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New Year’s Day is Also Emancipation Day

New Year’s Day is Also Emancipation Day

 

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Our nation must fulfill the hopes unleashed by the Emancipation Proclamation

“Then Moses said to the people, ‘Commemorate this day, the day you came out of Egypt, out of the land of slavery, because the Lord brought you out of it with a mighty hand.’” — Exodus: 13:3.

African-American churches across the country, congre­gants gather to welcome the new year. They sing songs of freedom and overcoming. They testify to how far their faith has brought them and how much faith and courage they will need to face another year.

The tradition is called Watch Night, and it dates back 156 years to when President Abraham Lincoln set forth an essential document of freedom that most Americans have probably never read or thought much about: the Emancipation Proclamation.

The night before the proc­lamation went into effect on Jan. 1, 1863, free blacks in the North and their enslaved brothers and sisters in the South sat vigil in churches, in shabby slave shacks and in moonlit plantation woods to watch, pray and hope through­out the night to hear news that Lincoln’s promises of freedom had been officially issued and millions of our ancestors were legally free.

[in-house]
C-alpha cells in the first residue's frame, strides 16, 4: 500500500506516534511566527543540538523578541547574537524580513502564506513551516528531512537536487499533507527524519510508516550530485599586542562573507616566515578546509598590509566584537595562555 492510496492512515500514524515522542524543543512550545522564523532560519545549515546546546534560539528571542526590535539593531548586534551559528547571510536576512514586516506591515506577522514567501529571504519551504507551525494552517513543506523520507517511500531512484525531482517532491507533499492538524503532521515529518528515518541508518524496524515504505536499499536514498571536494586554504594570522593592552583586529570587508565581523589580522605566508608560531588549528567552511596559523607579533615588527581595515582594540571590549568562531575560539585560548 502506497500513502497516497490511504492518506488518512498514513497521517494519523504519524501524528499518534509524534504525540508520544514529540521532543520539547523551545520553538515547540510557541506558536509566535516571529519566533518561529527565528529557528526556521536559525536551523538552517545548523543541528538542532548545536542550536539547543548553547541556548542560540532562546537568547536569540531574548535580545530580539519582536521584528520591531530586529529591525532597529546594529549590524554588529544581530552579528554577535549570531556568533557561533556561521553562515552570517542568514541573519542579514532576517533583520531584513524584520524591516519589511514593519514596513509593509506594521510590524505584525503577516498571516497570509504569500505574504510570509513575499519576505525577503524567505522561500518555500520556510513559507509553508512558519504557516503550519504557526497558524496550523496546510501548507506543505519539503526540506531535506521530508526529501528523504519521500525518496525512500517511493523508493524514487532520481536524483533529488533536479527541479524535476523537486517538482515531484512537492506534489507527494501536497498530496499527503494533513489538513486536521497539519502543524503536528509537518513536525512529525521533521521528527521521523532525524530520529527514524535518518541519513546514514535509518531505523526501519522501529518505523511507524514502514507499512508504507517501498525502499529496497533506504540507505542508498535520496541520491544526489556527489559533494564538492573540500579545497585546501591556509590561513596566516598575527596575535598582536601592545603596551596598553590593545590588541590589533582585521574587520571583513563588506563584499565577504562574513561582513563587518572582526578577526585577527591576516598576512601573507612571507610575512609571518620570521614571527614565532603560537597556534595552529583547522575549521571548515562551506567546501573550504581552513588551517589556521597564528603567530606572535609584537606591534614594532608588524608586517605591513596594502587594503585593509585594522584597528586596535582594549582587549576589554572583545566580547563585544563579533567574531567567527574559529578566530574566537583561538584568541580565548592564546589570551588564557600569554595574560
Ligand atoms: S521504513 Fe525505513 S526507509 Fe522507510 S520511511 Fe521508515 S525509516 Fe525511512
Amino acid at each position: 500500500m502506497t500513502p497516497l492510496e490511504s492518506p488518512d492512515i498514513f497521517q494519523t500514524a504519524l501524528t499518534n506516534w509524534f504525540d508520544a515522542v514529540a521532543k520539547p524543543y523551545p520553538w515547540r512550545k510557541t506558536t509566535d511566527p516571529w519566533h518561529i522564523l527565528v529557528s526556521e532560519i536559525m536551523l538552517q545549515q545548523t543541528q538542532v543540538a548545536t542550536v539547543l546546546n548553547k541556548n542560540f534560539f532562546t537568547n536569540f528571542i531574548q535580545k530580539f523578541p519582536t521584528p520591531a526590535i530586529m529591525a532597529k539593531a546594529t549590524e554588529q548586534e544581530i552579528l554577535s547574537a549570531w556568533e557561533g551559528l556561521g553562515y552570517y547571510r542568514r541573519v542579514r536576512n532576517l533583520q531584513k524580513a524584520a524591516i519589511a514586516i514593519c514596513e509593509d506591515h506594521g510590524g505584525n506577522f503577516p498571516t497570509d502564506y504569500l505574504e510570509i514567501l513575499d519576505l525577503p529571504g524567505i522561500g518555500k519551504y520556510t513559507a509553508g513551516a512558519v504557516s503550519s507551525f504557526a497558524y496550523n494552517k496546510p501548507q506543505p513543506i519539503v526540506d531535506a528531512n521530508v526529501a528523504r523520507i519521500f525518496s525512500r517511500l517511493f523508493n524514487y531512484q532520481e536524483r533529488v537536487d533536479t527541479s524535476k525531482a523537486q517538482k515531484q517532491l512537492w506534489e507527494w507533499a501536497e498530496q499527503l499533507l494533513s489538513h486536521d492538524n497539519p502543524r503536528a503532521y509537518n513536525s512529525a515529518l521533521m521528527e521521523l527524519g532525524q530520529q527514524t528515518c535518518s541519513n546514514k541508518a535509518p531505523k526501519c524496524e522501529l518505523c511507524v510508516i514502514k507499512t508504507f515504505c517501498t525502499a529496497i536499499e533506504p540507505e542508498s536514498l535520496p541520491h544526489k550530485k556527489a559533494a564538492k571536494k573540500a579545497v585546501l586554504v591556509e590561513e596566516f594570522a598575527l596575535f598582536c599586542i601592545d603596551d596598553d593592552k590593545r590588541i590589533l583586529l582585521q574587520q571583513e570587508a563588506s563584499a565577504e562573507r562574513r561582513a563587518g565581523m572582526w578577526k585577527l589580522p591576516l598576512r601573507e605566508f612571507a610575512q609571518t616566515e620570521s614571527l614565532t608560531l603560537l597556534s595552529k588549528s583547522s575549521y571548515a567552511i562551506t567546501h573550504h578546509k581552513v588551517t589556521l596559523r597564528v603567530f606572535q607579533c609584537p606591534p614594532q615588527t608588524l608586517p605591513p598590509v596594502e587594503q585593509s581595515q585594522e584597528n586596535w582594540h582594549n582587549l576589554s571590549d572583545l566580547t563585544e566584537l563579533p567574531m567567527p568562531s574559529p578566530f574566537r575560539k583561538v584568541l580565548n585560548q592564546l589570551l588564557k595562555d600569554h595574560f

The president kept his word — although two more years of slaughter and civil war lay ahead. African-Americans emerged from that long night of waiting and watching with the right to pick up arms and join the military struggle to save the Union as soldiers and aboard “vessels of all sorts.” The proclamation declared that those enslaved in the Confederacy were now “for­ever free,” and the might of the United States government, “in­cluding the military and naval authority thereof, will recog­nize and maintain the freedom of such persons, and will do no act or acts to repress such per­sons, or any of them, in any ef­forts they may make for their actual freedom.”

The proclamation was the most consequential execu­tive order in the history of the United States. It should be cel­ebrated and honored.

For every American who cherishes freedom and democ­racy, New Year’s Day should mean far more than college bowl games and parades. The nation must revive and reclaim the true meaning and signifi­cance of January 1, Emancipa­tion Day.

This January 1 is even more significant in that the year 2019 marks the 400th anniversary of the first documented Afri­can slaves’ forced arrival on the shores of the New World that was to become the United States of America. This anni­versary year should be a time of commemoration and celebra­tion, reflection — and action — on how far we have come and how far we must still travel to reach the mountaintop.

The journey from slavery to freedom was largely completed in 1865 with the adoption of the 13th Amendment. The march from freedom to equality is far from over.

I spent Christmas morning — as I have for more than 40 years — visiting and praying with the inmates and staff at Cook Coun­ty Jail, the sprawling warehouse of the poor and dispossessed on the West Side of Chicago. As I looked out over the faces crowded into the jail’s gym, I saw that they were overwhelm­ingly black and brown.

Although African-Ameri­cans make up just 24 percent of the population of Cook County, nearly 74 percent of the jail’s population is black.